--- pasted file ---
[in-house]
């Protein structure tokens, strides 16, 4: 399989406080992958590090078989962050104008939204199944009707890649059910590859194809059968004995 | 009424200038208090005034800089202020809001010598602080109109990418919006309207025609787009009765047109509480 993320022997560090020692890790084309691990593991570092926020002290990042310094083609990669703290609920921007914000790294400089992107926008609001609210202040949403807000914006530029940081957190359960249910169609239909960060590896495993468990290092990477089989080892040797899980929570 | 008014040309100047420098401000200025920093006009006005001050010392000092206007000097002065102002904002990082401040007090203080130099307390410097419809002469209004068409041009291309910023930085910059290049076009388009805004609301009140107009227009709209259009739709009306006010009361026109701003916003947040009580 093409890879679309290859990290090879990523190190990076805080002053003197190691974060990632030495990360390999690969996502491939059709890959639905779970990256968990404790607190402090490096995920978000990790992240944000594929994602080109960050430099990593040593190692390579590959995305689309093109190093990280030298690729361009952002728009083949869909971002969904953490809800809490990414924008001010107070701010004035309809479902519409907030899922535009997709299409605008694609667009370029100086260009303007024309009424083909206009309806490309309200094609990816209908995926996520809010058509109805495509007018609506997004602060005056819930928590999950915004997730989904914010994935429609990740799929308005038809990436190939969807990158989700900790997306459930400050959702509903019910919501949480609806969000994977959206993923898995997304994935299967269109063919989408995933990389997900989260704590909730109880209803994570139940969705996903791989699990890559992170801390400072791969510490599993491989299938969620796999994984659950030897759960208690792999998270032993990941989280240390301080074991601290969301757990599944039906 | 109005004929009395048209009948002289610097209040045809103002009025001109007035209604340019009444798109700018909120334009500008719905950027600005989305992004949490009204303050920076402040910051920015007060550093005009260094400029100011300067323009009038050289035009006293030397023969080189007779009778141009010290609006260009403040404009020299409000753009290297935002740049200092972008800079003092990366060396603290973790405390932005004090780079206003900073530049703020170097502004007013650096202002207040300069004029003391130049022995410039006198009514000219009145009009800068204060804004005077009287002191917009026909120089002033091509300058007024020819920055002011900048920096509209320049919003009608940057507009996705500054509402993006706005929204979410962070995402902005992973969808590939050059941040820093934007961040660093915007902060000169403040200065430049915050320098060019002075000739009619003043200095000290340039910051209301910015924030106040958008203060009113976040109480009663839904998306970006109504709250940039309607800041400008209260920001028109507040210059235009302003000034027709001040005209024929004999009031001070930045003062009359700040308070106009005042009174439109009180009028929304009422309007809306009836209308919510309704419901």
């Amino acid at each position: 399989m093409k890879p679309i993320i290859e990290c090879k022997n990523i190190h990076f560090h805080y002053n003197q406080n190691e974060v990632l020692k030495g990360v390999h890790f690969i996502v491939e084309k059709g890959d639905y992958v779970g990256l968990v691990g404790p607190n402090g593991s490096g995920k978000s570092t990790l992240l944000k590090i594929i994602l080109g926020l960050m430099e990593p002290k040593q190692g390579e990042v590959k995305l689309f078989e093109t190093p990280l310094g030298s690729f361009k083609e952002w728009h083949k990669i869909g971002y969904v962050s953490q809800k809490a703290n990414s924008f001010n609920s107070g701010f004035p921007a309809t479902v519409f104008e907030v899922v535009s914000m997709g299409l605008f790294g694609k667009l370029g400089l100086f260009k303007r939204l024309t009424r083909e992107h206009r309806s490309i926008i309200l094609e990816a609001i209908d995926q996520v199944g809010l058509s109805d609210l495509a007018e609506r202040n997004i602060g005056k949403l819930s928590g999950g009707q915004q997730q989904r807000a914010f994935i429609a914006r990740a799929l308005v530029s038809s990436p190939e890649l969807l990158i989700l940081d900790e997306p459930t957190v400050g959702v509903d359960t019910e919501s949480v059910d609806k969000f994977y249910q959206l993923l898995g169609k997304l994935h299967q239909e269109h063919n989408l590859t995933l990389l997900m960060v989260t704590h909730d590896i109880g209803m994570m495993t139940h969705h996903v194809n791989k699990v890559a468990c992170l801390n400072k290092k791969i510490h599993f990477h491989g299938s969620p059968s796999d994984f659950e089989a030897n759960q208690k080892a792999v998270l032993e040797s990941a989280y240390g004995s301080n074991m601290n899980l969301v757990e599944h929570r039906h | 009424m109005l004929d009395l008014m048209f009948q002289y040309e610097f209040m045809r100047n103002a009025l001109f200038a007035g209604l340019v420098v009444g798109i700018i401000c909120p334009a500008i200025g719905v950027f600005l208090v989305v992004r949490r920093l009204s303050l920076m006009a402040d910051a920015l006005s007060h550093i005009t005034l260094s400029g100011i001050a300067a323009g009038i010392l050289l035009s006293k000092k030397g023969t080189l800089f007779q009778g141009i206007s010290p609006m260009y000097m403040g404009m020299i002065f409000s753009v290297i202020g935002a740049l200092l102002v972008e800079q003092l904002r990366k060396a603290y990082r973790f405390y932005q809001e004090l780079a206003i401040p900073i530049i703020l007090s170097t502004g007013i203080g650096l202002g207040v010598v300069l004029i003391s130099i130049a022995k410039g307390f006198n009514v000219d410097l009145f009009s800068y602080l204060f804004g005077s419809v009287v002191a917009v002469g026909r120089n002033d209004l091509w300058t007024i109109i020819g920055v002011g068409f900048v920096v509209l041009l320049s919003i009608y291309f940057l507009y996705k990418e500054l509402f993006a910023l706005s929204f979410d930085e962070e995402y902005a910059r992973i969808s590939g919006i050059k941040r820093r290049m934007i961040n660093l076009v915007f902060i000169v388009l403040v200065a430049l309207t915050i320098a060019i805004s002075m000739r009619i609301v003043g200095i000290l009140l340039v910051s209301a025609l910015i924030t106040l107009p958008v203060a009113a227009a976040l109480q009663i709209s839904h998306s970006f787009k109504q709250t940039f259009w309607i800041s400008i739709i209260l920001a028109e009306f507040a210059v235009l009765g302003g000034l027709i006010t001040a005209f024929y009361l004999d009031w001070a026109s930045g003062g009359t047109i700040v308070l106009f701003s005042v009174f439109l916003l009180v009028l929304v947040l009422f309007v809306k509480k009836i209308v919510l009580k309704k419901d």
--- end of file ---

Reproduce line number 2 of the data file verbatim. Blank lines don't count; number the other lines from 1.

């Protein structure tokens, strides 16, 4: 399989406080992958590090078989962050104008939204199944009707890649059910590859194809059968004995 | 009424200038208090005034800089202020809001010598602080109109990418919006309207025609787009009765047109509480 993320022997560090020692890790084309691990593991570092926020002290990042310094083609990669703290609920921007914000790294400089992107926008609001609210202040949403807000914006530029940081957190359960249910169609239909960060590896495993468990290092990477089989080892040797899980929570 | 008014040309100047420098401000200025920093006009006005001050010392000092206007000097002065102002904002990082401040007090203080130099307390410097419809002469209004068409041009291309910023930085910059290049076009388009805004609301009140107009227009709209259009739709009306006010009361026109701003916003947040009580 093409890879679309290859990290090879990523190190990076805080002053003197190691974060990632030495990360390999690969996502491939059709890959639905779970990256968990404790607190402090490096995920978000990790992240944000594929994602080109960050430099990593040593190692390579590959995305689309093109190093990280030298690729361009952002728009083949869909971002969904953490809800809490990414924008001010107070701010004035309809479902519409907030899922535009997709299409605008694609667009370029100086260009303007024309009424083909206009309806490309309200094609990816209908995926996520809010058509109805495509007018609506997004602060005056819930928590999950915004997730989904914010994935429609990740799929308005038809990436190939969807990158989700900790997306459930400050959702509903019910919501949480609806969000994977959206993923898995997304994935299967269109063919989408995933990389997900989260704590909730109880209803994570139940969705996903791989699990890559992170801390400072791969510490599993491989299938969620796999994984659950030897759960208690792999998270032993990941989280240390301080074991601290969301757990599944039906 | 109005004929009395048209009948002289610097209040045809103002009025001109007035209604340019009444798109700018909120334009500008719905950027600005989305992004949490009204303050920076402040910051920015007060550093005009260094400029100011300067323009009038050289035009006293030397023969080189007779009778141009010290609006260009403040404009020299409000753009290297935002740049200092972008800079003092990366060396603290973790405390932005004090780079206003900073530049703020170097502004007013650096202002207040300069004029003391130049022995410039006198009514000219009145009009800068204060804004005077009287002191917009026909120089002033091509300058007024020819920055002011900048920096509209320049919003009608940057507009996705500054509402993006706005929204979410962070995402902005992973969808590939050059941040820093934007961040660093915007902060000169403040200065430049915050320098060019002075000739009619003043200095000290340039910051209301910015924030106040958008203060009113976040109480009663839904998306970006109504709250940039309607800041400008209260920001028109507040210059235009302003000034027709001040005209024929004999009031001070930045003062009359700040308070106009005042009174439109009180009028929304009422309007809306009836209308919510309704419901």